Food board care


Food board care is essential knowledge if you use them.  Wood is an amazing material and for centuries has been used to build and create some beautiful and monumental things.  The one thing that wood is not is waterproof!   “But wood is used to create boats and dock structure” I hear you say, and you are very right it is but in all instance, it relies on the wood being saturated.

When wood is saturated it swells thus making a wooden boat water tight.  As a child I saw a medium sized hardwood boat in the Scottish Highlands being filled with a hose, as an inquisitive 14 year I asked why and was told to make it water tight.  With what I now know this makes perfect sense.

Wood and water go together is certain instances. Boats are always wet so never they never dry out, the huge legs of a wooden pier are so thick that even when the tide is out the wood a few milometers from the surface is still saturated.

The problems start when wood is exposed to water and then dried out rapidly. A food board that is 2 or 3 cm thick will not take kindly to an industrial dishwasher…


An industrial dishwasher is about the worst thing you can do to a wooden board, if there is anyone out there who tells you a wooden catering product is going to last being cleaned in the dishwasher I would recommend you question this, profusely!  Not only does wood not like water, if you add heat and steam into the mix then you are really asking for trouble.  An analogy I would use to describe this would be like putting someone who had very fair skin on a beach for a day with no shade or sun protection.  You just would not do it.  I would never put wood in a dishwasher.


So, this all comes down to oiling your boards regularly which I will go into a little further detail.  If a board has been looked after correctly and oiled on a regular basis then it will be fairly water resistant (resistant not proof).  Oil is hydrophobic and will naturally stop anything wet from passing through it.

Once a well-oiled board has been used you can simply run it under the tap and use a cloth or brush to remove any food residue and leave the board clean.  I would advise that you refrain from scrubbing wood as you will lift the grain and this will then make the wood rough to the touch and could even cause it to splinter off.


This is as important as oiling in my opinion, when wood is wet it needs to be allowed to dry evenly.  If you were to stack up 20 boards face to face in a warm kitchen environment the water will have nowhere to go other than into the wood itself.  This is really what you do not want as this will cause the boards to bow and warp and if it is done repeatedly may even cause them to split.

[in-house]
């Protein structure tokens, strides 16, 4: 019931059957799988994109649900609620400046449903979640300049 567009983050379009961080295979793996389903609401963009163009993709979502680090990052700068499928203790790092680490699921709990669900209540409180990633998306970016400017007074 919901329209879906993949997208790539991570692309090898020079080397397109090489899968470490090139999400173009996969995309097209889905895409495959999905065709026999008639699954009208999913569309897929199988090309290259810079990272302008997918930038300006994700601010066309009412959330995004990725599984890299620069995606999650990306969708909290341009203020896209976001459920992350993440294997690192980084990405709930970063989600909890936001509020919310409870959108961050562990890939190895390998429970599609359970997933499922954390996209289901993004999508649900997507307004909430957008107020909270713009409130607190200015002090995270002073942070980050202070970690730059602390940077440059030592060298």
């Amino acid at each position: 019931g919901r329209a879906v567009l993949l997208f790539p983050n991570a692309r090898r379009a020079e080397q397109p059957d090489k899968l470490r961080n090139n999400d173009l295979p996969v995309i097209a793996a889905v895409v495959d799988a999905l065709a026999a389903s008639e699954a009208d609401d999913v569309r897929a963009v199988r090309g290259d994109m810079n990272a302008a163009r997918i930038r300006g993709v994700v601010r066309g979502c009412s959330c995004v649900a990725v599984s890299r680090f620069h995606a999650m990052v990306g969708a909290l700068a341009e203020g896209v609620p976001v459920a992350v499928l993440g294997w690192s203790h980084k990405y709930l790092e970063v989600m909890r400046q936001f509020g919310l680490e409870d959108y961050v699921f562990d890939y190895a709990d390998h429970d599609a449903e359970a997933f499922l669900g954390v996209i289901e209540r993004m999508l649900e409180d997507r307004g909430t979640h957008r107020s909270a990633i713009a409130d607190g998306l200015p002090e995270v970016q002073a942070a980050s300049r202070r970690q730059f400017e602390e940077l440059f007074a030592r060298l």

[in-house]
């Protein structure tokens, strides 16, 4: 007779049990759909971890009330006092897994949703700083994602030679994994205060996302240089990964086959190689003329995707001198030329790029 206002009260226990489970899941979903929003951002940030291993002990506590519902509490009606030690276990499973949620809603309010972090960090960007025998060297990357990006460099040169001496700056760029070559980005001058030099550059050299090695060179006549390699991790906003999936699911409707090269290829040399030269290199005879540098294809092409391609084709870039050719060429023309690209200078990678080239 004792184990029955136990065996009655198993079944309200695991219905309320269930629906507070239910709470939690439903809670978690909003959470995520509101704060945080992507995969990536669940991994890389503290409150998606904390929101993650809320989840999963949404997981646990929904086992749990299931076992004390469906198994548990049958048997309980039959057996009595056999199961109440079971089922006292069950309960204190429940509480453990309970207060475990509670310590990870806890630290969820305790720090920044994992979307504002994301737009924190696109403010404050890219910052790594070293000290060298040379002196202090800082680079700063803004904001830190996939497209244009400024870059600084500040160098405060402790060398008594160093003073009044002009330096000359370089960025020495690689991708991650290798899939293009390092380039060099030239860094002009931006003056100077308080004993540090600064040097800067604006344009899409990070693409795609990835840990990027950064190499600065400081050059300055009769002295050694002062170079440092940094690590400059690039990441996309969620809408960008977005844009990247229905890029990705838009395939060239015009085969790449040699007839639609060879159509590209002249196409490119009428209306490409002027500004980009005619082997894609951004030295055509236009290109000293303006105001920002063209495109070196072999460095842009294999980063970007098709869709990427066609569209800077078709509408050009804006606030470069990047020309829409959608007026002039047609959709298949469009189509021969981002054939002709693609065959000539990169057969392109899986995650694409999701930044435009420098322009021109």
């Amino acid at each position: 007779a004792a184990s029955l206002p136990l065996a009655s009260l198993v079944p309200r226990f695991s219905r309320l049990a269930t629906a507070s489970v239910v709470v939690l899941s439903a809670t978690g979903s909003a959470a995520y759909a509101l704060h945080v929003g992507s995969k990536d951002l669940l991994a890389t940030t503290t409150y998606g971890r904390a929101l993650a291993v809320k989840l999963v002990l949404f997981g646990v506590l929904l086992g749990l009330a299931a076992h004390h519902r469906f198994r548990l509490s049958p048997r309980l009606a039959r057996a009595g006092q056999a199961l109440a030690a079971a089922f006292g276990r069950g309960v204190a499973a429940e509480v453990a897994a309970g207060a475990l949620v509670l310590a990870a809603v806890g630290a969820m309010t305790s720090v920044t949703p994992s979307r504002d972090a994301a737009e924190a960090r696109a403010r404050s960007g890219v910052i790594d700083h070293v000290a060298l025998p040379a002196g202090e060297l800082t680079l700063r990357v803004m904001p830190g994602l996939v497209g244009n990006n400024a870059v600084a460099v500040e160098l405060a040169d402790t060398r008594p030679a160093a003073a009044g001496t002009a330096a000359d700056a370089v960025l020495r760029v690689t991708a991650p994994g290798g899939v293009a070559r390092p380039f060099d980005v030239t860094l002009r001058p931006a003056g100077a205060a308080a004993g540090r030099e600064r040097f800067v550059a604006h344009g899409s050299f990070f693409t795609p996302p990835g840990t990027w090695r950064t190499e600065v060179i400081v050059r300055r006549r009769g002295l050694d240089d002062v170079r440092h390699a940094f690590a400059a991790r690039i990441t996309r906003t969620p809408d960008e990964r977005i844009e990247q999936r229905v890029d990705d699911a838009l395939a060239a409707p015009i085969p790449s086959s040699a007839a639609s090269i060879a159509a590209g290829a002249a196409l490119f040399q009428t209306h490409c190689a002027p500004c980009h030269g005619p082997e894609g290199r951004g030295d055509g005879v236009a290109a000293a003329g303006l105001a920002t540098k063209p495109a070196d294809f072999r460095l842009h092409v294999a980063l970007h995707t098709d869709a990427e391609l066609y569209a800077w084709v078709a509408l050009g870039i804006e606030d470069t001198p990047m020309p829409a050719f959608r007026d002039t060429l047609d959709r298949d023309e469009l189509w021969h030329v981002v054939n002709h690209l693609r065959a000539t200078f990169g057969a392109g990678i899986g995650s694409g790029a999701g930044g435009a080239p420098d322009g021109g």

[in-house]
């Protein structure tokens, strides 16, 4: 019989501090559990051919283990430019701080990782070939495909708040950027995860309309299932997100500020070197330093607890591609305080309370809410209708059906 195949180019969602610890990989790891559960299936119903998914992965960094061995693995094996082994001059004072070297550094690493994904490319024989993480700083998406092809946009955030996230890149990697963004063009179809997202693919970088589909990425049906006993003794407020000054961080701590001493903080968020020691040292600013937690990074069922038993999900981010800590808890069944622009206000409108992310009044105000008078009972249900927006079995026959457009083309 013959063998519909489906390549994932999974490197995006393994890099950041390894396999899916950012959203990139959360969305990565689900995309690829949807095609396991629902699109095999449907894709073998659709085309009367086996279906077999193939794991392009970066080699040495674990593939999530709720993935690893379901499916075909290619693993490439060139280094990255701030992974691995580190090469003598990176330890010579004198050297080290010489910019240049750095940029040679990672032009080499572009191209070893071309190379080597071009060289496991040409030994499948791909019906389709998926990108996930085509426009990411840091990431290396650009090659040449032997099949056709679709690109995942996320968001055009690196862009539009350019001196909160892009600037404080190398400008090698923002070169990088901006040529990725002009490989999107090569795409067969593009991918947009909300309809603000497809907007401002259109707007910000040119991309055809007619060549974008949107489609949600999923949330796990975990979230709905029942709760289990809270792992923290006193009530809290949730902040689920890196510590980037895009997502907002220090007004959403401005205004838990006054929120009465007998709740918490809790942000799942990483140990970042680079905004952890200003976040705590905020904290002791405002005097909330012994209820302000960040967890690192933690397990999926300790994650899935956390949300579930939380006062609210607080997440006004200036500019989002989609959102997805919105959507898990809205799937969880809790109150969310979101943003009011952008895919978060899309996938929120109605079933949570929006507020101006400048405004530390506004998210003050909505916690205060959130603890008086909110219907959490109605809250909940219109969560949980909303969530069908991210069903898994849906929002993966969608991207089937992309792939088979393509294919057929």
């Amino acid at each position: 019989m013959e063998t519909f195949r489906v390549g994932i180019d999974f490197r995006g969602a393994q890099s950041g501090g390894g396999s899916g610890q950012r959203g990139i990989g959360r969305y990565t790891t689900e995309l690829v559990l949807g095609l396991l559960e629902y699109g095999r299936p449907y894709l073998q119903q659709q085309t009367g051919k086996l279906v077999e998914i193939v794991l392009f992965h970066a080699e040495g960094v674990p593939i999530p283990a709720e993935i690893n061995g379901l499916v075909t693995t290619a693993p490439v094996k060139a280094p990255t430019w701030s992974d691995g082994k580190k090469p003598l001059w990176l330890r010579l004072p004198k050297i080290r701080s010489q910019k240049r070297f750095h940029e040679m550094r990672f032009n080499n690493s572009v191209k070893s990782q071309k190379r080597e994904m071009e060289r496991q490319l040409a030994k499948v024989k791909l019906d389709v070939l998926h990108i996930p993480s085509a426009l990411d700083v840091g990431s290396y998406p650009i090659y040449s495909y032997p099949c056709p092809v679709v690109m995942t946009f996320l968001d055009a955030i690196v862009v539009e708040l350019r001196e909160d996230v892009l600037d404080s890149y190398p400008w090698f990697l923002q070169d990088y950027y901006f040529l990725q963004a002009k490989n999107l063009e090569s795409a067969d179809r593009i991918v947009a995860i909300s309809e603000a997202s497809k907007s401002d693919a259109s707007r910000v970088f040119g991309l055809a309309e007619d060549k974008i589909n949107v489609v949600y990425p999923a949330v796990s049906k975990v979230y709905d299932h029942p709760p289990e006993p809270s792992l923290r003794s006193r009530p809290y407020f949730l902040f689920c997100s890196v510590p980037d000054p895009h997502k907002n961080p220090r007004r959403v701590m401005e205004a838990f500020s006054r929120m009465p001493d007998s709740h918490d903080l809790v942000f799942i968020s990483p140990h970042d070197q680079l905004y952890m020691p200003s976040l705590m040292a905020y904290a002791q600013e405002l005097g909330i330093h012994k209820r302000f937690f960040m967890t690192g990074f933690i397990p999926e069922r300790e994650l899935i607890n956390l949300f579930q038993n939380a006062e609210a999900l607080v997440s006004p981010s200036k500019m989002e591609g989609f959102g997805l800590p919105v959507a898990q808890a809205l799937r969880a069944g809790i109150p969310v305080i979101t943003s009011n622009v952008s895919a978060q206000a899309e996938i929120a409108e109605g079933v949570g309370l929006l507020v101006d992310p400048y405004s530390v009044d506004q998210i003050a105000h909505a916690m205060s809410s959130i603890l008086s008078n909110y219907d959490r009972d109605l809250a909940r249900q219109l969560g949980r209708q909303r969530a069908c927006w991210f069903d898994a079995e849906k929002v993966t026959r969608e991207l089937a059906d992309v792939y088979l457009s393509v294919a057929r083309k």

The water needs to be allowed to wick from the surface of the boards evenly, I would always advise that they are stood on their end with space between each board for the moisture to disperse and air dry them out evenly.


You now have a nice clean evenly dried board it can be sprayed with a food safe anti-bacterial spray or wipe over with a cloth that has been coated with said spray.  There is no right or wrong here. Again, once this has been carried out allow them to dry.


Oil is a boards’ best friend and a board can never be over oiled.

There are lots of opinions and views on how this should be done and with what… This is how I would advise that you oil your boards and, drawing on my years of experience, what oil to use.  Some people say that it is best to use a thin oil such as Tung or mineral oil.  The thought process behind this is that a thin oil will penetrate the wood further than a thicker oil such a vegetable.

I disagree with this on wood that is used with food.  A thicker oil will not penetrate as deep into the woods grain and therefore offer much more protection at the surface which is where it needs to be. The middle of a board will never need protecting at the core from steak juice if the surface is oiled, as the juice will not make it through.  When you re-wax a wax jacket you do not wax the inside you apply the treatment to the outside.

At Oak&Ford all of our boards leave us ready for service.  They are treated to two healthy lashings of vegetable oil and we do not scrub them completely dry as during the delivery process any residual oil will continue to soak into the wood surface further protecting the board.

All oil is hydrophobic and therefore if it is food safe you really can’t go wrong.  We use vegetable oil as most kitchens will already have it so you will not need to buy an additional expensive oil, such as mineral oil at £10.00 for 500ml, which will not go far.

If your boards are used heavily oil them heavily.  You are looking after your investment and they will continue to make you tasty food look beautiful.


Expert Dean O. Cliver, PhD from University of California, Davis, conducted research on the subject of wood versus plastic or nylon boards and found that wood cutting boards contained less salmonella bacteria than plastic. On wood cutting boards, the bacteria sank “down beneath the surface of the cutting board, where they didn’t multiply and eventually died off.”  On plastic boards, however, bacteria got caught in knife grooves that were near impossible to clean out, whether the board was washed by hand or dishwasher.  So while sparkling new plastic cutting boards might be easy to disinfect, any weathered plastic board will hold onto bacteria.

Contact us for any further advice.

Opinions expressed in this piece are Richard Ford’s.